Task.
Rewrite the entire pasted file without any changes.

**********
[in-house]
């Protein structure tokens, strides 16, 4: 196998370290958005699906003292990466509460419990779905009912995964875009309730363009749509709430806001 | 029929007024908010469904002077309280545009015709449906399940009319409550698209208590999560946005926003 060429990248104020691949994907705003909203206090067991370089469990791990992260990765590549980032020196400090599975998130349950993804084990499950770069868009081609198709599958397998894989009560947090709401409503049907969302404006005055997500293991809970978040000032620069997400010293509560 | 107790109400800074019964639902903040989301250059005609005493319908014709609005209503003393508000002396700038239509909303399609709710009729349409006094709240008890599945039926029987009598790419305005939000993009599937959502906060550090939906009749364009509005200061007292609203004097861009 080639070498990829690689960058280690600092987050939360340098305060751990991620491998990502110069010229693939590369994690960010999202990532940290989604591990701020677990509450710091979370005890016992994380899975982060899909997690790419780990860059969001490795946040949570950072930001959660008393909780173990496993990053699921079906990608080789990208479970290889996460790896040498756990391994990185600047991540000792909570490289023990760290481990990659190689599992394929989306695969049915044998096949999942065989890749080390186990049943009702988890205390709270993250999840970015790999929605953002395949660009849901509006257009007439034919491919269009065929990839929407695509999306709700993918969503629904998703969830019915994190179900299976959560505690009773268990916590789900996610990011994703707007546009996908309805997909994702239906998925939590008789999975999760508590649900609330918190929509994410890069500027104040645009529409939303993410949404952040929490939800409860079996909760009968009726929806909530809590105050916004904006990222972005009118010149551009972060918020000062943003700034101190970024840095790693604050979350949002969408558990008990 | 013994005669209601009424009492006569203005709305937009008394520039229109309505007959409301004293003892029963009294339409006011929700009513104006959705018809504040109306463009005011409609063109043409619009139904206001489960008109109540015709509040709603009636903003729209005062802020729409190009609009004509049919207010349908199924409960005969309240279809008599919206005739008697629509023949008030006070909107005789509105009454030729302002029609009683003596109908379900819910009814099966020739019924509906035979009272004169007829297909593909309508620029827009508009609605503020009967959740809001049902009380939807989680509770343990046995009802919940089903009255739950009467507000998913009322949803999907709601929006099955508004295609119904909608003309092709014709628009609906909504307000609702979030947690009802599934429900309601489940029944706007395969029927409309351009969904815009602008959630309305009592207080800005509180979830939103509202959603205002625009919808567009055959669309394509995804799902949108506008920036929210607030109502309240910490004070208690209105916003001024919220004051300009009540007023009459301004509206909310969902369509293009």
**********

[in-house]
């Protein structure tokens, strides 16, 4: 196998370290958005699906003292990466509460419990779905009912995964875009309730363009749509709430806001 | 029929007024908010469904002077309280545009015709449906399940009319409550698209208590999560946005926003 060429990248104020691949994907705003909203206090067991370089469990791990992260990765590549980032020196400090599975998130349950993804084990499950770069868009081609198709599958397998894989009560947090709401409503049907969302404006005055997500293991809970978040000032620069997400010293509560 | 107790109400800074019964639902903040989301250059005609005493319908014709609005209503003393508000002396700038239509909303399609709710009729349409006094709240008890599945039926029987009598790419305005939000993009599937959502906060550090939906009749364009509005200061007292609203004097861009 080639070498990829690689960058280690600092987050939360340098305060751990991620491998990502110069010229693939590369994690960010999202990532940290989604591990701020677990509450710091979370005890016992994380899975982060899909997690790419780990860059969001490795946040949570950072930001959660008393909780173990496993990053699921079906990608080789990208479970290889996460790896040498756990391994990185600047991540000792909570490289023990760290481990990659190689599992394929989306695969049915044998096949999942065989890749080390186990049943009702988890205390709270993250999840970015790999929605953002395949660009849901509006257009007439034919491919269009065929990839929407695509999306709700993918969503629904998703969830019915994190179900299976959560505690009773268990916590789900996610990011994703707007546009996908309805997909994702239906998925939590008789999975999760508590649900609330918190929509994410890069500027104040645009529409939303993410949404952040929490939800409860079996909760009968009726929806909530809590105050916004904006990222972005009118010149551009972060918020000062943003700034101190970024840095790693604050979350949002969408558990008990 | 013994005669209601009424009492006569203005709305937009008394520039229109309505007959409301004293003892029963009294339409006011929700009513104006959705018809504040109306463009005011409609063109043409619009139904206001489960008109109540015709509040709603009636903003729209005062802020729409190009609009004509049919207010349908199924409960005969309240279809008599919206005739008697629509023949008030006070909107005789509105009454030729302002029609009683003596109908379900819910009814099966020739019924509906035979009272004169007829297909593909309508620029827009508009609605503020009967959740809001049902009380939807989680509770343990046995009802919940089903009255739950009467507000998913009322949803999907709601929006099955508004295609119904909608003309092709014709628009609906909504307000609702979030947690009802599934429900309601489940029944706007395969029927409309351009969904815009602008959630309305009592207080800005509180979830939103509202959603205002625009919808567009055959669309394509995804799902949108506008920036929210607030109502309240910490004070208690209105916003001024919220004051300009009540007023009459301004509206909310969902369509293009």